Nineteenth Sunday of the Year 1 Kings 19: 9 & 11-13; Romans 9: 1-5; Matthew 14: 22-33 The prophet Elijah was a fearless defender of his God. He was also a minority voice, frequently complaining to God that he alone, of all God's people, remained faithful to his name. He lived in difficult times. The kingdom of Israel was still a young nation. It was intoxicated with its new found strength and sophistication. In moments of triumph it would boast that it was a nation blessed by God. In day to day practice it had become a godless nation, giving its worship and loyalty to the passing enthusiasms of the royal court. In the words of the popular song, these people had become the dedicated followers of fashion.
We live in a culture not unlike that experienced by Elijah. For many Christianity is a tribal designation rather than a way of life. It is no longer fashionable to be enthus ast i c about God. When Elijah spoke out he became an outcast, fleeing for his life and hiding in a cave. Elijah surely felt that this lonely burden of faith, confronted with the hostility of a whole society, was more than he could bear.
The Lord did not argue with Elijah Instead he set before him a meditation on the reality of God's power in this world. As Elijah stood on the mountain, he was confronted with the overwhelming power of the mighty wind, the earthquake and the fire. The Lord was not in the wind, the earthquake or the fire. Then came the still small voice of the gentle breeze. Immediately Elijah bowed to the ground, realising that here he was in the presence of God.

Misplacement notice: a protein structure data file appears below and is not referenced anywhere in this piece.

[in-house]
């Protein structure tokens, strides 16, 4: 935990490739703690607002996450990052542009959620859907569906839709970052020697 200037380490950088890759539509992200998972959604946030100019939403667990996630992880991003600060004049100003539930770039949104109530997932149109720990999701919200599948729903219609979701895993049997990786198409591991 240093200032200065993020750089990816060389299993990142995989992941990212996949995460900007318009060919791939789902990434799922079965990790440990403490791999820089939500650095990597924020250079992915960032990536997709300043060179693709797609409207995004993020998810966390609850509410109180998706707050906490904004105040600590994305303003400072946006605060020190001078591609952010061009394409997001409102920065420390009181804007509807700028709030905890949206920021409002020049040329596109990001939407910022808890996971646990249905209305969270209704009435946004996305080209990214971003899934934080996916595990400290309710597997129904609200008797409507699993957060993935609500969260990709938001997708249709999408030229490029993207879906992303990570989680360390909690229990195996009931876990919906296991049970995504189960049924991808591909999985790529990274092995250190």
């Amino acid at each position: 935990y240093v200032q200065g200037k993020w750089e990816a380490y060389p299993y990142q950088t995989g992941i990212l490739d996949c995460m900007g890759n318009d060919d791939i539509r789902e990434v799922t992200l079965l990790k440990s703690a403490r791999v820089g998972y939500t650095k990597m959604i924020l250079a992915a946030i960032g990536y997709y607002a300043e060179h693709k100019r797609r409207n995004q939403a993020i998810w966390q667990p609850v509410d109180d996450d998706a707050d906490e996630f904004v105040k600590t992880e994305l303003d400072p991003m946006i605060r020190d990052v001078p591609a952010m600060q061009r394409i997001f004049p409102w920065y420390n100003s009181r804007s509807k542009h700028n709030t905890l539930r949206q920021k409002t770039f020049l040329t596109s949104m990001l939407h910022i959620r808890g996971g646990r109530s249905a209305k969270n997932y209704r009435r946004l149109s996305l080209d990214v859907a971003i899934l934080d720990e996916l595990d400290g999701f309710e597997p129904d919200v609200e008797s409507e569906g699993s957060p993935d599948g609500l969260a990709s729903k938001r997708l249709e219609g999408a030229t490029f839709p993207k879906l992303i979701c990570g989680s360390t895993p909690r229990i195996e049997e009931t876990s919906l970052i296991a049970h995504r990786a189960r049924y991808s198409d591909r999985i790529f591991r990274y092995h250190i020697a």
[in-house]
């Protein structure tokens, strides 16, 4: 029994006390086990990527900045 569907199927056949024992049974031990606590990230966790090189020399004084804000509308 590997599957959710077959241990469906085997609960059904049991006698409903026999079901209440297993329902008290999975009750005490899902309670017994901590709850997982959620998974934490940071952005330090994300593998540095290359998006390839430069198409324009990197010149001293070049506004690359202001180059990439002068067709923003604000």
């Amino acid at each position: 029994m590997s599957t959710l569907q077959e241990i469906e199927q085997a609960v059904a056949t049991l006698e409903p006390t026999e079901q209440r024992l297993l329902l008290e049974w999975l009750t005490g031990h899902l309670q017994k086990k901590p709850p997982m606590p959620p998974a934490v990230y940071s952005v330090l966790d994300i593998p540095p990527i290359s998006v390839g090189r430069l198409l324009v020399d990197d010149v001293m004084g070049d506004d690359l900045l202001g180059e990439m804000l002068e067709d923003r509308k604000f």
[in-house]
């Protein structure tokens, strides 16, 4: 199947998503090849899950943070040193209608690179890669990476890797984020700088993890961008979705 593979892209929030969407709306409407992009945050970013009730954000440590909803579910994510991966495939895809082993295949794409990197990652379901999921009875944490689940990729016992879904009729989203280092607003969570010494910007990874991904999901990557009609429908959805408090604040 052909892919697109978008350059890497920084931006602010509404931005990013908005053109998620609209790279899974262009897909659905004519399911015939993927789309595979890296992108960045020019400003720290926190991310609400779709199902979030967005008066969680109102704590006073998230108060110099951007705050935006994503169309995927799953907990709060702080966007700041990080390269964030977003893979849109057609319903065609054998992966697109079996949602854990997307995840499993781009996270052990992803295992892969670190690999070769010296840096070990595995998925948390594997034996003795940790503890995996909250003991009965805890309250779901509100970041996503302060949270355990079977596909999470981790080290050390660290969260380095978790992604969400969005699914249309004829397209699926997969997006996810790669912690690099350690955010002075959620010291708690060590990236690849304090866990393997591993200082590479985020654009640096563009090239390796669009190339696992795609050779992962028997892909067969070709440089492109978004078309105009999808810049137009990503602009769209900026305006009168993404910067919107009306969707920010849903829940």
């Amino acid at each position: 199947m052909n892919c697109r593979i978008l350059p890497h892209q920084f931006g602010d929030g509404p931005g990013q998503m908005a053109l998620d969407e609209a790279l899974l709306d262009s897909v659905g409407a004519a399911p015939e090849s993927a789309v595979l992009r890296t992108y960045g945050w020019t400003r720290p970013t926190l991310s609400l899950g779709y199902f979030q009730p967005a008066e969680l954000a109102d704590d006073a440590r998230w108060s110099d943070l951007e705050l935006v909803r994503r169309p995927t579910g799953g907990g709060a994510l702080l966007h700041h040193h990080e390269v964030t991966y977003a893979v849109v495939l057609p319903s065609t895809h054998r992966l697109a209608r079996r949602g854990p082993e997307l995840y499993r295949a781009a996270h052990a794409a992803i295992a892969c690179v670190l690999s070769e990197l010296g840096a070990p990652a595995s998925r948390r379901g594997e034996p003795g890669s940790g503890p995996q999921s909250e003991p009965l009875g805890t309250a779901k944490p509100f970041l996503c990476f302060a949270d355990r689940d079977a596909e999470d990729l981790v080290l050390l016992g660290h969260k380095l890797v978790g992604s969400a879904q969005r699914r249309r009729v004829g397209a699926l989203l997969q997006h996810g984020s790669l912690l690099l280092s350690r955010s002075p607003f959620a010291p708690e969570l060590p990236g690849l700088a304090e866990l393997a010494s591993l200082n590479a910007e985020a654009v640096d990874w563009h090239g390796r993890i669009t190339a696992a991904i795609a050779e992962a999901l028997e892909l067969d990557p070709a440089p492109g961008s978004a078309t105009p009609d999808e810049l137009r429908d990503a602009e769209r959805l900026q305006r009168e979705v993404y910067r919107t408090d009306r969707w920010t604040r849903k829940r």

When we have the courage to follow in the footsteps of Elijah, proclaiming our faith and values to a sceptical world, we will find the world a lonely place. We will also find that there are powerful voices ranged against us, voices made all the more powerful because they will claim to speak with the authority of enlightenment and freedom. When Elijah felt abandoned and threatened by the influential powers of his day, the Lord asserted that he was no more to be found in the corridors of the powerful than he was to be found in the might of the wind, fire or earthquake. The Lord is to be found in the still small voice of a gentle breeze, the Holy Spirit who does not deceive our hearts. This was the only assurance that Elijah needed. The same assurance comes to us in the stillness of prayer.
Matthew's account of the calming of the storm continues the same thread of thought. In the darkness of the night the disciples had experienced the full force of the storm. They had felt powerless and abandoned. There would be many other occasions in their journey of faith when they would relive the feelings of that night. They would know the darkness that can threaten the spirit in an unbelieving world.
Their faith would bring them into conflict with the powerful movers of society. They would feel as vulnerable and insignificant as a tiny boat caught up in the eye of a storm.
Then they would remember what had happened long ago. They would remember that the presence of Christ is greater than anything that threatens to overwhelm us. They would know that it is Christ alone who brings peace to troubled hearts.